Here's a reminder of what Rachel Maddow said awhile ago: “So it turns out there is a smoking gun in [Va. Gov. 'Ultrasound' McDonnell] case. Want to see it?”  And here's a brief recap of what's been going on, via a previous post, In “ominous sign” for Gov. “Ultrasound” McDonnell, his (former) BFF donor is cooperating with prosecutors:

Gov. Ultrasound has been evasive and dishonest about accepting a lot of fancy schmancy gifts and lots of cash from his supporters… one in particular, Jonnie Williams, chief executive of Star Scientific.

And in return, Gov. Ultrasound does them favors. But now he’s in a whole lot of hot legal water, so he has apologized but claimed that they weren’t all gifts, no, they were loans, no they were gifts and loans, and he’s returning the gifts and the loans, because, damn you caught me red handed even though I didn’t do anything wrong, trust me!

There you go, that should catch you up on the basics.

The video above will catch you up on the latest. Enjoy.

bob mcdonnell and wife indicted

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Koch bros. go-to guy lost groups millions in GOP "dark money"; cowardly wealthy donors scared of unions

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GREENPEACE AIRSHIP OVER KOCH BROTHER MEETING

Recently I posted CA fines secretive donor groups, including one linked to Koch brothers. Anonymous political donors are being fined by my home state of California, but sadly, Citizens United is still alive and well, and huge amounts of money are still influencing elections. But at least California officials are targeting on "dark money" groups like those linked to the Koch brothers.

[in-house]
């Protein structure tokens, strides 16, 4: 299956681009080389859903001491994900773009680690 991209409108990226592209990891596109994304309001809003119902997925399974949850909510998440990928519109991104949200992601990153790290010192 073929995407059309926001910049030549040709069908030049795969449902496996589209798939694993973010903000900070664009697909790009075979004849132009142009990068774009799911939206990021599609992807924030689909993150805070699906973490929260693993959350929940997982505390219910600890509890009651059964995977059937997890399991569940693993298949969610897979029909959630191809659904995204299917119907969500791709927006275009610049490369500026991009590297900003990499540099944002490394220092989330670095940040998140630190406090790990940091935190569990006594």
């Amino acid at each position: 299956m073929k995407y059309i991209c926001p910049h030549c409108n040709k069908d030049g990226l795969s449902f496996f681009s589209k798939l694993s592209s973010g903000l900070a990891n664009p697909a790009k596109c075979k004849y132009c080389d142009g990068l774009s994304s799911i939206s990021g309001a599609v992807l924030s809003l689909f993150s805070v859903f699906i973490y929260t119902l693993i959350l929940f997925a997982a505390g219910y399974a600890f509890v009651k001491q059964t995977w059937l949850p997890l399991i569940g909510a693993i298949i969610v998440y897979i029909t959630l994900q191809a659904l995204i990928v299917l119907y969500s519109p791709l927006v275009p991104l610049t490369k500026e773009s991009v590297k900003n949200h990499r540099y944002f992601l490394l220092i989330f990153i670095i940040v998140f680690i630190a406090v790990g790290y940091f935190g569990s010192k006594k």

It gets pretty convoluted, but the short version is this: A Republican guy gets millions and shuttles it through a Republican non-profit group that sends the millions to another Republican guy who knows yet another Republican guy who sends it to yet another Republican guy (or something) who eventually funnels it to a California anti-union, anti-tax campaign until uh-oh! Someone noticed. Bam! Busted.

So now those Republicans have multimillion-dollar problems.

Politically active nonprofits have way too much influence on our elections, but finally, some of them are being fined, costing the the GOP millions. A drop in the bucket, sure, but it's a start.

The Los Angeles Times takes it from there, starting with what "dark money" is:

They provide donors a way to influence elections by piping major money around the country until it resurfaces — without their fingerprints — in a campaign. [...]

Many donors did not want to "put their name on … this fight because they didn't want to face the retribution of the unions," Miller told state investigators. Deep-pocketed labor groups were planning major campaign efforts in 2012, and some conservatives were wary of crossing them. [...]

[Republican strategist and Koch brothers consultant Sean Noble] wanted the Virginia group, Americans for Job Security, to transfer the millions he had raised with [GOP consultant Jeff Miller, lead fundraiser for former Gov. Arnold Schwarzenegger and for Texas Gov. Rick Perry's 2012 presidential campaign] to Noble's center, and he wanted Noble to relay the money to California campaign committees, obscuring the money trail. [...]

A month before the November election, the whole operation came crashing down....  Miller believed Noble hoped to prevent California authorities "from opening up his books," giving them the keys to an entire network of nonprofits that were distributing money around the country.

The money was improperly reported, and when Republican consultant Tony Russo asked Noble to transfer money, Noble balked. "He couldn't spend it in the final two months of the campaign without jeopardizing the anonymity he had promised his rich donors." Russo handed over $25 million, but only about $15 million ended up back in California, and that sparked an investigation. Hence, the fine.